A personal safety plan is a way of helping you to protect yourself and your children. It helps you plan in advance for the possibility of future violence and abuse.
It also helps you to think about how you can increase your safety either within the relationship, or if you decide to leave.
Making A Safety Plan
A personal safety plan is a way of helping you to protect yourself and your children. It helps you plan in advance for the possibility of future violence and abuse. It also helps you to think about how you can increase your safety either within the relationship, or if you decide to leave.
You cannot stop your partner’s violence and abuse – only he can do that. But there are things you can do to increase your own and your children’s safety:
If you are experiencing abuse it is important to tell someone before it gets worse. If what you are experiencing is particularly serious go into your local police station for help or if you or your family are in immediate danger don’t be afraid to call the police on 999.
If you feel you can’t go to the police it is still important to tell someone what is happening to you. This could be a trusted friend or colleague or you can speak to local advice service MK ACT for support.
During an incident of abuse or violence try to get out if you can. If it is safe for you to do so, call 999 for the police. If you can’t get out, stay away from the kitchen, bathroom, garage or other potentially dangerous room. Call for help if you can, your neighbours may hear you and call 999 for you.
Since you know your abuser’s actions and behaviour, you can use this knowledge and build a safety plan. Your plan may include some of the following:
- Practice how you will leave your home safely in an emergency
- Devise a signal or code word that lets family or friends know to call the police
- Teach your children how to call 999
- Tell trusted family or friends what is going on
- Take your children with you or make arrangements to leave them with someone else.
- Arrange to have a safe place to go to
- Keep a small amount of money on you at all times – including change for the phone and for bus fares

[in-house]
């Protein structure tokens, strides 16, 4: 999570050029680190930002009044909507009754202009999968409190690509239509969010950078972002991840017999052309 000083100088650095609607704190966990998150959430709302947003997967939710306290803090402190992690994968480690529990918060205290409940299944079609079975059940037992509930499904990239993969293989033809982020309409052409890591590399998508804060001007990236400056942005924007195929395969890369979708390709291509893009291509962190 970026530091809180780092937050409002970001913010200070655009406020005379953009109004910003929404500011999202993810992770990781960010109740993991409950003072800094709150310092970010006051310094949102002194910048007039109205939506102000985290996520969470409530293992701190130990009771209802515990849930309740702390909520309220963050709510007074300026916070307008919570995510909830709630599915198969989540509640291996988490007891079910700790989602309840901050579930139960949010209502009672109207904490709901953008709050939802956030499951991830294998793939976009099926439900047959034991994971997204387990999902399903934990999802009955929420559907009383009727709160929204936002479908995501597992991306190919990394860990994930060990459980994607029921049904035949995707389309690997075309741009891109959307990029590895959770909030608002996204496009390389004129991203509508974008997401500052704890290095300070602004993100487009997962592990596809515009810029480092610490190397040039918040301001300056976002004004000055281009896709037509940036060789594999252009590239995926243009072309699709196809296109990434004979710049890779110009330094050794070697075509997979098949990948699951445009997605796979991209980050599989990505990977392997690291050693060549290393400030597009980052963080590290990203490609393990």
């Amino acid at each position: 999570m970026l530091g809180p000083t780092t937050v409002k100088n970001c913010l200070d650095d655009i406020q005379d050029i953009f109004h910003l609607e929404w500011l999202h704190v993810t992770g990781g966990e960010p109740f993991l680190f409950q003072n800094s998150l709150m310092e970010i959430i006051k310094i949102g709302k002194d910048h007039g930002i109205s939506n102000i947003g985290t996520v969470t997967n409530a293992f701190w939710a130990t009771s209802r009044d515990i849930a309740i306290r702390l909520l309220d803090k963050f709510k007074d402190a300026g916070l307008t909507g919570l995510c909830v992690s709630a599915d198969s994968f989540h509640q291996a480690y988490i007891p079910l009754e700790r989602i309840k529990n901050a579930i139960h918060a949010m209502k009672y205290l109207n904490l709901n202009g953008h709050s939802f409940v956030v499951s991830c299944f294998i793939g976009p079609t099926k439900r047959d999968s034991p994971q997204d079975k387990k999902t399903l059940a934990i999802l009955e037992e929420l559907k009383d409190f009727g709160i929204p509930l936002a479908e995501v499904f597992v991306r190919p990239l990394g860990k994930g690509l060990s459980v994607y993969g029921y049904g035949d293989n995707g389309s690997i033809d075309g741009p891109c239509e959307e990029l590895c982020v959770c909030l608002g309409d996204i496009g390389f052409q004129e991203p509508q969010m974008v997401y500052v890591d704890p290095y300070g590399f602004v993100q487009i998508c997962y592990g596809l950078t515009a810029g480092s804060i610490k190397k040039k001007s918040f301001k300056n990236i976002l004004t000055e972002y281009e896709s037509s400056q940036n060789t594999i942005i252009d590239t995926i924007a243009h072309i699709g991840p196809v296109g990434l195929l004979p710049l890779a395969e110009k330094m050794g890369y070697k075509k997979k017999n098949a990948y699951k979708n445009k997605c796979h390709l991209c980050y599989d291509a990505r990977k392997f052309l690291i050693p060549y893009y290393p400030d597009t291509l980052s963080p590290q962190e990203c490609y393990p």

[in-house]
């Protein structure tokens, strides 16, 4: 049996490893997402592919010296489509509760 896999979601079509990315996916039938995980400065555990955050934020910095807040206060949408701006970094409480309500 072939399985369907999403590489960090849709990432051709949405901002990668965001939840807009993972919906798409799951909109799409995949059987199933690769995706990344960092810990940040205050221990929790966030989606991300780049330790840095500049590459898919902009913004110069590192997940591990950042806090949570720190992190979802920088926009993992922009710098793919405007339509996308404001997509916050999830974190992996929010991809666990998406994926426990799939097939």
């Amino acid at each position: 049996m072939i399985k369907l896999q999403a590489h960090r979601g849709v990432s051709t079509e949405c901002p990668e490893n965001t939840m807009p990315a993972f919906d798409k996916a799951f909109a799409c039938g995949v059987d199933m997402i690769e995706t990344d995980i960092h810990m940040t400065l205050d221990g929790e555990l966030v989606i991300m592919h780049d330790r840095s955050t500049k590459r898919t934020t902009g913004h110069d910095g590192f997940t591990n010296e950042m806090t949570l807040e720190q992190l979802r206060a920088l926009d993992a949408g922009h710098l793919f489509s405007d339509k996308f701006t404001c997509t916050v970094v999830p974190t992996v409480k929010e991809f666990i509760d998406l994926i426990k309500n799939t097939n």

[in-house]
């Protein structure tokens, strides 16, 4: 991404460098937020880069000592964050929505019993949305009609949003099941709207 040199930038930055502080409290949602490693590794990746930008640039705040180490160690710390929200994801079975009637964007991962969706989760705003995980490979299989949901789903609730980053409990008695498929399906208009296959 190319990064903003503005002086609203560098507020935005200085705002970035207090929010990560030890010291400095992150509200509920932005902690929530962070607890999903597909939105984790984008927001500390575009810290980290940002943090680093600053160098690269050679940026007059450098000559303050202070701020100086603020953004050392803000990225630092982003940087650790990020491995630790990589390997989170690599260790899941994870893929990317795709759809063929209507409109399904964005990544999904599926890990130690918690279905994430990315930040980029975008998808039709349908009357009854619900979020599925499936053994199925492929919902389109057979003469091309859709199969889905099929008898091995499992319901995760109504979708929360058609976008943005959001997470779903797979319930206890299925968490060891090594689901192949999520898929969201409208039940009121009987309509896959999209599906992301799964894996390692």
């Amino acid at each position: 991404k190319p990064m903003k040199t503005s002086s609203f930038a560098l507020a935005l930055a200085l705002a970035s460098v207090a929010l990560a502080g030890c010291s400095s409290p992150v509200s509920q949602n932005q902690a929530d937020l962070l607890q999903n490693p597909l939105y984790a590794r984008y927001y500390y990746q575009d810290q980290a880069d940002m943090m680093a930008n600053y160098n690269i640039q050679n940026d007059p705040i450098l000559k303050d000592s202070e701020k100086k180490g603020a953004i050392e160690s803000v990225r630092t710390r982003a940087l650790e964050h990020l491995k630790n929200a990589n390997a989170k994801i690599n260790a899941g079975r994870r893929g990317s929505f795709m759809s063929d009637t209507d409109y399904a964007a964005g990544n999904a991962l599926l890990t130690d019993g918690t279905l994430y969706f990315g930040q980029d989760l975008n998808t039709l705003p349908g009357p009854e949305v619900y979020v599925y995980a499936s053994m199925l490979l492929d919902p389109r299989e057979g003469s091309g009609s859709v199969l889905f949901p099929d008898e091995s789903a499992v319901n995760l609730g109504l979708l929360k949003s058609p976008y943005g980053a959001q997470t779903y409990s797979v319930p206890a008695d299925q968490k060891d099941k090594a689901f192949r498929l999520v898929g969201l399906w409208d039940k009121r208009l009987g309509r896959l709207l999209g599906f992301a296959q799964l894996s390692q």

- Know where the nearest phone is, and if you have a mobile phone, try to keep it with you
- Prepare a bag of clothes, medication and other essentials for yourself and your children. Hide the bag where you can get to it in a hurry if you have to leave quickly
- Make several copies of important papers and keep one set in the bag (other copies could go to trusted friends or left somewhere safe at work). You will need things such as proof of identity, driving licence, birth certificates, passports, financial/insurance information, benefit books or letters, court orders etc.
- Keep your address book and diary with you
- If you have a car, make an extra set of keys and hide them where you can get to them if you need to.
If you have already left the relationship and are still being harassed:
- Make friends, relatives, neighbours and colleagues aware of what is going on. Tell teachers at your children’s school, so that they are better able to help if you need them to
- Try not to isolate yourself. Work out the safest routes to and from home, school, work, etc. and use them. If you can’t do this try to travel with someone else
- Consider changing the locks and the telephone number and you could reinforce doors and windows.
- If you have moved home or your partner/ex-partner has left your home due to a restraining order, but you are still being harassed at your home, make sure doors and windows are locked, call the police, take pictures of any damage done to your home and keep any abusive letters to show to the police. Make sure you have smoke alarms fitted in your hallway.
Reporting an Incident
When you report an incident(s) of domestic violence or abuse, it is important to give as many of the following details as possible:
- Date, time & place the incident occurred
- What happened (what was said or done, threats made etc)
- Who has abused you and their relationship to you
- Details of anyone who has witnessed the abuse
- Any evidence of the incident (e.g. photographs of damage to you or your property, e-mails, phone calls, letters etc).